Lemaire makes clothes light as a feather while Hed Mayner plays with volumes at Paris Fashion Week
The second day of Paris Fashion Week presented subtly renewed menswear on Wednesday. Brands played with proportions and volumes, seen with Lemaire and Hed Mayner. Lemaire, led by Christophe Lemaire and Sarah-Linh Tran, made clothes light as a feather with a delicate lineup, while Hed Mayner, founded by the eponymous designer, played with volumes.
At the Lemaire show, time was suspended as models seemed to be waiting for a ghostly train at a station. They mingled with the audience in the beautiful hall of the Musée des Arts et Métiers, complete with wooden windows and ceiling and mosaic floor and accompanied live by Californian singer and guitarist Ana Roxanne. The models walked through the space unnoticed, stopped to look out the window, or leaned against a wall to daydream, dive into a book, draw, or chat passionately with a group of friends. Lovers held hands in a corner while an exhausted traveler fell asleep on a bench.
Designers Lemaire and Tran were inspired by romantic and nostalgic poetry to revisit their key pieces such as trench coats, pleated pants and loose-fitting shirts. The garments were light, never bulky, delicately enveloping the wearers, with silk/nylon or viscose dresses that looked great when wrinkled. Suits in silk mixed with metallic thread held the fabric’s pleats.
"We tried to make the garment as light as possible. To reinforce this feeling, we worked a lot on the idea of parachute with light cotton clothing", said Tran. The poplin or seersucker garments expanded or, on the contrary, contracted, through ribbons of the same fabric knotted at the waist or ankles. Another of this season’s novelties were cotton pajama sets featuring fine stripes with long tunics paired with pants that look like sleeves, ending at the foot with classic shirt cuffs.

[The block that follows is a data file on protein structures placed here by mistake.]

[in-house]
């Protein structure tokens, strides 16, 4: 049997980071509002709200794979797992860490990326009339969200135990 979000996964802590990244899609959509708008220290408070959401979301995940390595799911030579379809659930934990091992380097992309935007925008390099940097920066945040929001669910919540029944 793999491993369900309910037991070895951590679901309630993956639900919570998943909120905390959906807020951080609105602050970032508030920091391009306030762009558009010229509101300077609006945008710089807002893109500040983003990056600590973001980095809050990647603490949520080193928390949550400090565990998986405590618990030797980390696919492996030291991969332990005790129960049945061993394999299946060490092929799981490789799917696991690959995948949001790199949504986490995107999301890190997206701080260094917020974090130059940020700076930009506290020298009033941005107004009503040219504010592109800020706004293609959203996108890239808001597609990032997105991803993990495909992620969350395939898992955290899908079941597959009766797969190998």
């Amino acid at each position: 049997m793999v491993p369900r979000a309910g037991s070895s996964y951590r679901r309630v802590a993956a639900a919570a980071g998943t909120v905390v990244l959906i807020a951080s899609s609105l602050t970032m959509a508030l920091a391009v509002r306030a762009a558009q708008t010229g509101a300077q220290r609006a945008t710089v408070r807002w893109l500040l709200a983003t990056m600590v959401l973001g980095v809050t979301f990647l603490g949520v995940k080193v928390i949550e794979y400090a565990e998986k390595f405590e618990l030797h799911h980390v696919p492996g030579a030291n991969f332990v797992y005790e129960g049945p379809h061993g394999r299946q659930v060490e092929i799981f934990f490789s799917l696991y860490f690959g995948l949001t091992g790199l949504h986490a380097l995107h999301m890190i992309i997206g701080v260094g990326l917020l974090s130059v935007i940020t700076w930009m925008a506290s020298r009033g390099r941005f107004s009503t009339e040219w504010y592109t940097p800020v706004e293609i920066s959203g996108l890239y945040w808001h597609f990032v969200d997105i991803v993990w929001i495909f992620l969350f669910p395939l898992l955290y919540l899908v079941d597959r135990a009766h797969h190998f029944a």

The monochromatic looks were rendered in a natural color palette, as if sun-kissed, and offered bursts of freshness with baby pinks and sky blues. Tropical flowers appeared on certain pieces, as well as raw art drawings by Noviadi Angkasapura, an artist from New Guinea.
The same minimalist spirit reappeared in natural tones at Hed Mayner, but in a completely opposite register, whether in thicker, more solid textures or oversized volumes. As always, the Israeli designer draws his inspiration from the world of workwear to create a protective and functional unisex wardrobe, replete with oversized pockets. This time around, he explored new constructions that left garments completely backless.
Trench coats were completely open at the back and tied with a ribbon, like an apron, while a chunky knit sweater appeared normal from the front but was open from the back. T-shirts also revealed the lower back area. Even classic blazers were simply hanging from the neck by the collar, while sleeves dropped down to leave shoulders exposed.
Hed Mayner also gave pride of place to upcycling. The designer found old-fashion linens in the markets of Tel Aviv and in Parisian retailers. He cut out sheets, tablecloths and other fabrics in embroidered linen and white cotton and inserted them into his pieces to create breezy garments with a vintage flavor. An embroidered pillowcase became a beautiful square top, and doilies were delicately placed on shoulders or bordering shorts, shirts, pants and tunics, like slips and petticoats.
As for the rest of the collection, bomber jackets and extra wide pants played with volumes and shapes, such as a denim jacket-pant set and a military anorak worn with zouave pants.
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